Christmas Buns

Suzanne Goin talks about dishes that cooks have love-hate relationships with in her excellent Sunday Suppers at Lucques (how many times do I have to mention this before you go get it?).  For her the dish is braised short ribs that she added to the menu and then could never take off.  For me, it is Christmas morning sticky buns.  Somehow the tradition has evolved to the point where Christmas simply isn’t Christmas without sticky buns.  It is my fault.  This tradition actually started when I was growing up though my parents were content to open up a cardboard tube.  It may not surprise you to learn that I had to modify the tradition ;).  When my wife asked if we should go out Christmas Eve to hang out with some friends I thought for sure this meant I was free of my chores.  I was silly, of course.  I finished up at 1:30 in the morning.  They are still good after all these years though.

The source of this recipe is literally lost in time.  I have it scrawled down on a note card with no sources.  It is pretty much a simple brioche dough that is rolled up jelly roll style.  I do know that I have substituted Lyle’s Golden Syrup for Dark Corn Syrup because I’m not a fan of corn syrup and because the Golden Syrup tastes fantastic.  It is, unfortunately, not that easy to find.  Amazon is your friend.

Christmas Sticky Buns

1 C Scalded Milk
1/2 C Unsalted Butter
1/3 C Sugar
1 1/2 tsp kosher salt
1 pkg yeast
1/4 C warm water
3 eggs
5 1/4 – 3/4 C flour

1/2 C softened, unsalted butter
1 C brown sugar
2 tsp cinnamon
1 C dark syrup (I like Lyle’s Golden Syrup!)

Melt the butter in the scalded milk and allow to cool.  Soften the yeast in the water.  Mix milk mixture with the yeast, eggs, sugar, salt and flour.  I do this in a standing mixer and knead until smooth and elastic.  Rise for 1 1/2 – 3 hours.  Finish wrapping your presents.

Divide the dough in half and roll each half into a 10″ x 18″ rectangle.  Spread the butter onto each half.  Combine the sugar and cinnamon and sprinkle over each rectangle.  Drizzle the syrup over both as well.  Roll the rectangles up in a jelly roll fashion and then slice each into 12 slices.  Place into two 9 inch cake pans, cover, and put in the fridge.  Collapse into bed or, if doing at a sane time let rise for another hour outside the fridge.

The next morning preheat the oven to 350 and bake until nice and brown, at least 30 minutes.  Allow to cool for a few minutes before flipping onto wax paper.  Enjoy!



Filed under Baking, Family, Food

17 responses to “Christmas Buns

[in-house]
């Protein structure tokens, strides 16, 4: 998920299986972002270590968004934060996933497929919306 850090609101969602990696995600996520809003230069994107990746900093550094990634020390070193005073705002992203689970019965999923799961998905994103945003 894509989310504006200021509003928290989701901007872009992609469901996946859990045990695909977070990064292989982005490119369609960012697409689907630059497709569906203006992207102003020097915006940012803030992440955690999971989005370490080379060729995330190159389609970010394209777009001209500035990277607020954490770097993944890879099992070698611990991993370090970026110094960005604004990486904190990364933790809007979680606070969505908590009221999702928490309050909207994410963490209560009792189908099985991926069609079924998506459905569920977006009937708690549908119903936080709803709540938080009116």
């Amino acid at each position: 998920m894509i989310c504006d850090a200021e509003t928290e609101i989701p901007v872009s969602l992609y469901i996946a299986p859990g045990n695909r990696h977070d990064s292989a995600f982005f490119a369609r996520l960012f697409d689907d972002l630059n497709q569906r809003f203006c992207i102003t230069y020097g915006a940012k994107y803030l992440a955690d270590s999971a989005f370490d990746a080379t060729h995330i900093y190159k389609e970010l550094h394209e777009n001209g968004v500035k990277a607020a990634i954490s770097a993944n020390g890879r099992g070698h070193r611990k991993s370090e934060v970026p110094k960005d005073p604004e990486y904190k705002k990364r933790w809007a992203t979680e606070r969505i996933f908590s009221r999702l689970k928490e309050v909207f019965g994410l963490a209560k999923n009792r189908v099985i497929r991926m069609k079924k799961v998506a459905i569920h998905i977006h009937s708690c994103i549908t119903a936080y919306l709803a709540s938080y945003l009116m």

1. Nice recipe – I have the same trouble tracking down Golden Syrup in France.

  2. While your parents only opened a tube for Christmas Day, because your father’s occupation precluded doing much more, the original recipe you elude to came from your mother – who did make these sticky buns on other occasions. :^)

  3. This sounds great. I am going to have to try this recipe. Maybe for New Year’s morning….maybe. Depends on how late I stay out!!

    • I should have just planned a little better. You need to let the milk cool which takes some time and then you need to let them rise for two hours. If you can get them doing the first rise before you go out it wouldn’t be too bad.

  4. I just so happen to have a can of unused Lyle’s Golden Syrup. I think that it will now be used…Looks like a fun dish for New Year’s morning. 🙂

  5. Thanks for saying you get that online, I always figured I might have to. Aren’t you a bit old to be staying up that late? Kidding! Just a birthday jab. I’m just jealous of that meal still!

  6. Delicious… I’d love to have this as a tradition. Your cardboard tube comment made me smile… my kids used to love those Pillsbury Cinnamon Rolls because you could “whack” the roll to get the dough out:) These looks heavenly!!

  7. This sounds like a wonderful and delicious Christmas tradition to have! I really can’t think of anything better than to wake up to the aroma of sticky buns baking on Christmas morning!

  8. I love when people share their traditions! I want to start all sorts of traditions, ha! Those rolls look beautiful. Hope you had a great Christmas!

  9. How wonderful to have such a lovely tradition. And the fact that you are such a nice fellow to follow through at such a late hour of the evening. I ate cinnamon rolls growing up as well. We called them sweet rolls but they weren’t freshly made and they didn’t come out of a can and then baked. They came from a package, already baked and served at room temperature.

  10. Pingback: Good Food From Fellow Bloggers « Acorns On Glen

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